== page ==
Dictionary of Christian Biography and Literature to the End of the Sixth Century/Joannes I., bishop of Rome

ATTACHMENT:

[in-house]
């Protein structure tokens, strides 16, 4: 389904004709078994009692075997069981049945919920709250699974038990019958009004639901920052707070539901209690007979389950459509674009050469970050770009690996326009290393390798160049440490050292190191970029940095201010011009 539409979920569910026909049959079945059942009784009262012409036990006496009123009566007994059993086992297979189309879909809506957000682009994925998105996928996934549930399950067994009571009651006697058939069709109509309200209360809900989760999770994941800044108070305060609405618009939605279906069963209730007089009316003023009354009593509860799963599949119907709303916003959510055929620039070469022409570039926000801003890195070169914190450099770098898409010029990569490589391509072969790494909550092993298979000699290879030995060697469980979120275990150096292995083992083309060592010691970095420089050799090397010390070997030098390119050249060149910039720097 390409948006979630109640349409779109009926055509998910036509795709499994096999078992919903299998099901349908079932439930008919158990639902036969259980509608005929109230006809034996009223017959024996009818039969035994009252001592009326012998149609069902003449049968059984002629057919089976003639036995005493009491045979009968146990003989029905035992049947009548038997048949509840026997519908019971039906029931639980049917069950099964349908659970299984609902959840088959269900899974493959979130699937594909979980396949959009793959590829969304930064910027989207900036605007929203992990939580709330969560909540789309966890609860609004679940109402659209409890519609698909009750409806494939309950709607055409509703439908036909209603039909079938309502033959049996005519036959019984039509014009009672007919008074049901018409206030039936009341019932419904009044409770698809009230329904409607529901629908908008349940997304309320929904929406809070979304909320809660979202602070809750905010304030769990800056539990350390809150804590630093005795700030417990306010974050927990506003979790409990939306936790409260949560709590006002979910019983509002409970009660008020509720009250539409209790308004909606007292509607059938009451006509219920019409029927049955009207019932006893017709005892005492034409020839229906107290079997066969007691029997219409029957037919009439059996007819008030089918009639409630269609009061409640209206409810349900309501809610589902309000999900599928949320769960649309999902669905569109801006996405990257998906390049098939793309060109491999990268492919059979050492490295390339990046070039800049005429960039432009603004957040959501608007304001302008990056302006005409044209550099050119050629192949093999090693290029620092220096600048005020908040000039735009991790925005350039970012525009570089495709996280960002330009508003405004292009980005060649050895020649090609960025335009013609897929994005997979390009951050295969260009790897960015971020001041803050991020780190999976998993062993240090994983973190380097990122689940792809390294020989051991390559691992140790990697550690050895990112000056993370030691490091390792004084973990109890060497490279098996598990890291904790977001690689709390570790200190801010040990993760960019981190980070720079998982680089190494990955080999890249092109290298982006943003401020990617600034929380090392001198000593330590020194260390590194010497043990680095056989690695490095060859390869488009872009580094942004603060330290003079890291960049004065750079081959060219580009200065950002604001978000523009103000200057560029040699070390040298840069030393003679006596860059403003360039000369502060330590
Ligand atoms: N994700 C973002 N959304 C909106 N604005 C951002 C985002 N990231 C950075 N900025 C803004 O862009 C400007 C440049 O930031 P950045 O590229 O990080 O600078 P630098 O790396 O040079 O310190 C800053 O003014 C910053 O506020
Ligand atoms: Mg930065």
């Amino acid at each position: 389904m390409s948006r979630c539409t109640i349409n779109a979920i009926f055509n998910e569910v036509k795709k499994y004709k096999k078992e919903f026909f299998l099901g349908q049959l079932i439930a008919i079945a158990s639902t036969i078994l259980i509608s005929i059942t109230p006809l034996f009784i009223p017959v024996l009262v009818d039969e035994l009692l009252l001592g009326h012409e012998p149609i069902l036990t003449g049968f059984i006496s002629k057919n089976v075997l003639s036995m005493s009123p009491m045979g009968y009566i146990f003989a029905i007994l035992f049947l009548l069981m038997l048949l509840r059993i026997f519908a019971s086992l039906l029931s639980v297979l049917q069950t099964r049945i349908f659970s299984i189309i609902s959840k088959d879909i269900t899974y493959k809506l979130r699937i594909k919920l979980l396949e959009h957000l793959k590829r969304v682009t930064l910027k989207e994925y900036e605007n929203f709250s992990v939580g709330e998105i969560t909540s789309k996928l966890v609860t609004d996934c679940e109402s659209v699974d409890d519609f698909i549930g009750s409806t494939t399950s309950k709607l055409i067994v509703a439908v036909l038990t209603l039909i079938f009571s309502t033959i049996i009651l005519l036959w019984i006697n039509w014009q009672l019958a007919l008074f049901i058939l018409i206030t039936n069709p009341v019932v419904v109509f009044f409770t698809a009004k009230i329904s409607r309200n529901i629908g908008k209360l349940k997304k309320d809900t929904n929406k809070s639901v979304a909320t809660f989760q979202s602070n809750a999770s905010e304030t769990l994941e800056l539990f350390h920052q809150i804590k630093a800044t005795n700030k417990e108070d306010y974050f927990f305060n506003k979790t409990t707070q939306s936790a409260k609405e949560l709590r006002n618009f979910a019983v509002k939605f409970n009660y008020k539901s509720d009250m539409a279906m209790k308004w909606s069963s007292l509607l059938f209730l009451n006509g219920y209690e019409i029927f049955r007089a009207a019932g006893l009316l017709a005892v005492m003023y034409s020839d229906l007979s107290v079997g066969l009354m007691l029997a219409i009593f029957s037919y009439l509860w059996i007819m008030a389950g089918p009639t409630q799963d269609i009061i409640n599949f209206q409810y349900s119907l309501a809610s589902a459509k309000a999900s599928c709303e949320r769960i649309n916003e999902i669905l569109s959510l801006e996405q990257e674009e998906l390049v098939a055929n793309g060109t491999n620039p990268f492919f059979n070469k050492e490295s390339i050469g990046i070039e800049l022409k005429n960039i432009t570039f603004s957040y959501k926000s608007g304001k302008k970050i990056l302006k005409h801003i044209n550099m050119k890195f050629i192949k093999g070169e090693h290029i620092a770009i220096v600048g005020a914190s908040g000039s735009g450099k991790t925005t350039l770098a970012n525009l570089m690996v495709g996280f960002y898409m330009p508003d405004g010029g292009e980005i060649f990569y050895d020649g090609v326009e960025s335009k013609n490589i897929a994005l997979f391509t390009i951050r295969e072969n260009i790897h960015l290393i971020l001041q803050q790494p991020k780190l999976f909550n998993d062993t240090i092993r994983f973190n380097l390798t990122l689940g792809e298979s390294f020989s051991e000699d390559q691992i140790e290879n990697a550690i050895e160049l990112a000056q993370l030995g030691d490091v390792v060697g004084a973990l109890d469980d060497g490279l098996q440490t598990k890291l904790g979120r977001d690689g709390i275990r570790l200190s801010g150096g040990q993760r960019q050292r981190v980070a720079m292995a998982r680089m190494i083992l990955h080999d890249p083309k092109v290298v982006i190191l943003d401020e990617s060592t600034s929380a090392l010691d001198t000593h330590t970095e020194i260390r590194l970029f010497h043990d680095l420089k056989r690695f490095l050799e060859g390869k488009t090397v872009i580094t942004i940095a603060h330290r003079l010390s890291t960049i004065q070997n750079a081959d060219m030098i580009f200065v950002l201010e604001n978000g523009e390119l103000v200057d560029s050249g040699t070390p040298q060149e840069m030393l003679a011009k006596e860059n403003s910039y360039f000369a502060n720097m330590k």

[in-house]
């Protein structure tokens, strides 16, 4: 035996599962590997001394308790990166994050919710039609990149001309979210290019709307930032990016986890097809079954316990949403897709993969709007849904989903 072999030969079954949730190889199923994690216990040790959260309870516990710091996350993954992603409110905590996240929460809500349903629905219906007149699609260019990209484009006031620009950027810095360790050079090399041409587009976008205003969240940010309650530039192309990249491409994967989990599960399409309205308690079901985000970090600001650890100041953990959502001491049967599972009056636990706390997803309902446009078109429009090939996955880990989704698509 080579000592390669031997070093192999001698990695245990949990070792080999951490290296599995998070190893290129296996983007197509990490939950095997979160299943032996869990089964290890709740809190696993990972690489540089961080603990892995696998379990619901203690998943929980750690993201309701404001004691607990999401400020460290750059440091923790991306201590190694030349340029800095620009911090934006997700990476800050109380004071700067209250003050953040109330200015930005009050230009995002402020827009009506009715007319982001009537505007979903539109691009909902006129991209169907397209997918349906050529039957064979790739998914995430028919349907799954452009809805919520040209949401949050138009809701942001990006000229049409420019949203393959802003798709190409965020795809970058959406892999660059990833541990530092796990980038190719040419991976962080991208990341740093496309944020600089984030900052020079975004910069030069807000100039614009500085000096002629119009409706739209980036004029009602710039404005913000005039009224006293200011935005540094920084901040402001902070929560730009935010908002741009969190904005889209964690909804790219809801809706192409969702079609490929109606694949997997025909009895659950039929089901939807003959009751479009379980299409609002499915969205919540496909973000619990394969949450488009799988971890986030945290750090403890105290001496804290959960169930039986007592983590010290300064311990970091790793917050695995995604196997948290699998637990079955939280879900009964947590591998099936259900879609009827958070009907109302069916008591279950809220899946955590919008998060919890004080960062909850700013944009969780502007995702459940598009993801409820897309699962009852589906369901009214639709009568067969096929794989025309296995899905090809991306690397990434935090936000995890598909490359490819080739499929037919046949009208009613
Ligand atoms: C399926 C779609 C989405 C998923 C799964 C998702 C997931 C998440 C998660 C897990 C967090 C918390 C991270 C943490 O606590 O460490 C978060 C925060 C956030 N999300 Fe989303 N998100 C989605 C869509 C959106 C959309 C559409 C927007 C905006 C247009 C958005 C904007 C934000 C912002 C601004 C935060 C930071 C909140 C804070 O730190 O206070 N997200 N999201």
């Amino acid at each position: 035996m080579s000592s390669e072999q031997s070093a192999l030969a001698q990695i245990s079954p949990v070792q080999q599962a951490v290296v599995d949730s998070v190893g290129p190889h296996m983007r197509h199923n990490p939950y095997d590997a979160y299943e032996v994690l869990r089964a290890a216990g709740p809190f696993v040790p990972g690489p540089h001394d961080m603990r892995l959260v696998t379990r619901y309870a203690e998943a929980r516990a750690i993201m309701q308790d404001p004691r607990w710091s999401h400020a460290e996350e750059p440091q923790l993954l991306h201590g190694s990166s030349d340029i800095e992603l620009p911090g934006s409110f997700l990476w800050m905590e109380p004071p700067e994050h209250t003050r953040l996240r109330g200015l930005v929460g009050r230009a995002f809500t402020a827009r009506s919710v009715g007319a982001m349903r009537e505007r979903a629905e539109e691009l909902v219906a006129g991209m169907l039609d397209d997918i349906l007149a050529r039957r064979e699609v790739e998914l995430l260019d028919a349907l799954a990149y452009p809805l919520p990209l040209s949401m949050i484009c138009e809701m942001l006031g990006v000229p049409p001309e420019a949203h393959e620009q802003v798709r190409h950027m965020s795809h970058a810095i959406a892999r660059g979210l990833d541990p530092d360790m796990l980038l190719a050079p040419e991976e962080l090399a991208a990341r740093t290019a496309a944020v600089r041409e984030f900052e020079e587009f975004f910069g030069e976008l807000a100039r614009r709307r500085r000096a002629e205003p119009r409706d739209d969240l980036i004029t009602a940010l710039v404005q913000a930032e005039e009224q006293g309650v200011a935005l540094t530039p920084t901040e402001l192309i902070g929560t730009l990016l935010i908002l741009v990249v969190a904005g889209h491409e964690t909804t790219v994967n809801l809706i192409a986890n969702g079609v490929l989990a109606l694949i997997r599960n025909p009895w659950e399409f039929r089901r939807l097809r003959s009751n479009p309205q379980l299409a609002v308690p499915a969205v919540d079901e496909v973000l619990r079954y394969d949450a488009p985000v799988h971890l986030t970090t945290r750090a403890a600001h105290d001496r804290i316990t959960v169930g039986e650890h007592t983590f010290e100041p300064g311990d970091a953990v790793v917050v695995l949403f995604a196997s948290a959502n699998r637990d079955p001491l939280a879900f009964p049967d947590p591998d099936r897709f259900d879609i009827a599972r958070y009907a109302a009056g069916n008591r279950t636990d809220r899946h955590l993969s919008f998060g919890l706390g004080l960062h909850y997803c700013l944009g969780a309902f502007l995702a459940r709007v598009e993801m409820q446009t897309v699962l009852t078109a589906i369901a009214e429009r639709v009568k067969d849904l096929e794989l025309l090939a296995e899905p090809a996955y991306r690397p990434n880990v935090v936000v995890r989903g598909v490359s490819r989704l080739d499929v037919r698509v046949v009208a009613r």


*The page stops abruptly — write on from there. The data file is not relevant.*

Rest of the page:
Joannes (346) I., bp. of Rome after Hormisdas, Aug. 13, 523, to May 18, 526. The emperor Justin, having during the pontificate of Hormisdas restored the churches in the East to orthodoxy and communion with Rome, continued to shew his orthodox zeal by the persecution of heretics. Having already suppressed the Eutychians and Nestorians, he issued in 523 a severe edict against Manicheans, condemning them, wherever found, to banishment or death (Cod. Justin. leg. 12). Justin's edict had debarred other heretics from public offices, but had excepted the Arian Goths because of his league with Theodoric, the Gothic king of Italy. Soon afterwards, however, he proceeded against the Arians also, ordering all their churches to be consecrated anew for the use of the Catholics. Theodoric, who, though an Arian, had hitherto granted toleration to Catholics in his own dominions, remonstrated with the emperor by letter, but without effect. He therefore applied to the bp. of Rome, whom he sent for to Ravenna, desiring him to go to Constantinople to use his influence with the emperor, and threatening that, unless toleration were conceded to Arians in the East, he would himself withhold it from Catholics in the West. John went (A.D. 525), accompanied by five bishops and four senators. The unprecedented event of a visit by a bishop of Rome to Constantinople caused a great sensation there. He was received with the utmost respect by acclaiming crowds and by the emperor. Invited by the patriarch Epiphanius to celebrate Easter with him in the great church, he consented only if seated on a throne above that of the patriarch. He officiated in Latin and according to the Latin rite. None were excluded from his communion except Timotheus, patriarch of Alexandria (Theophan.; Marcellin. Com.). Anastasius (Lib. Pontif.) states that the emperor, though now in the 8th year of his reign, bowing to the ground before the vicar of St. Peter, solicited and obtained the honour of being crowned by him. There is concurrence of testimony that John obtained a cessation of Justin's measures against the Arians. Baronius and Binius, anxious to clear a pope from tolerating heresy, insist that John dissuaded the emperor from the concessions demanded. Against this supposition Pagi (Critic.) cites the following: "Justin, having heard the legation, promised that he would do all, except that those who had been reconciled to the Catholic faith could by no means be restored to the Arians" (Anonym. Vales.); "The venerable pope and senators returned with glory, having obtained all they asked from Justin" (Anastasius); "Justinus Augustus granted the whole petition, and restored to the heretics their churches, according to the wish of Theodoric the heretical king, lest Christians, and especially priests, should be put to the sword" (Auctor. Chron. Veterum Pontificum); "Having come to Augustus, they requested him with many tears to accept favourably the tenour of their embassy, however unjust; and he, moved by their tears, granted what they asked, and left the Arians unmolested" (Miscell. lib. 15, ad ann. vi. Justin). Whatever the cause, it is certain that John and the legates were, on returning, received with displeasure by Theodoric and imprisoned at Ravenna, where the pope died on May 18, 526. His body was buried in St. Peter's at Rome on May 27, on which day he appears in the Roman Martyrology as a saint and martyr. See also Fragm. Vales. Greg. Dial. i. iii. c. 2.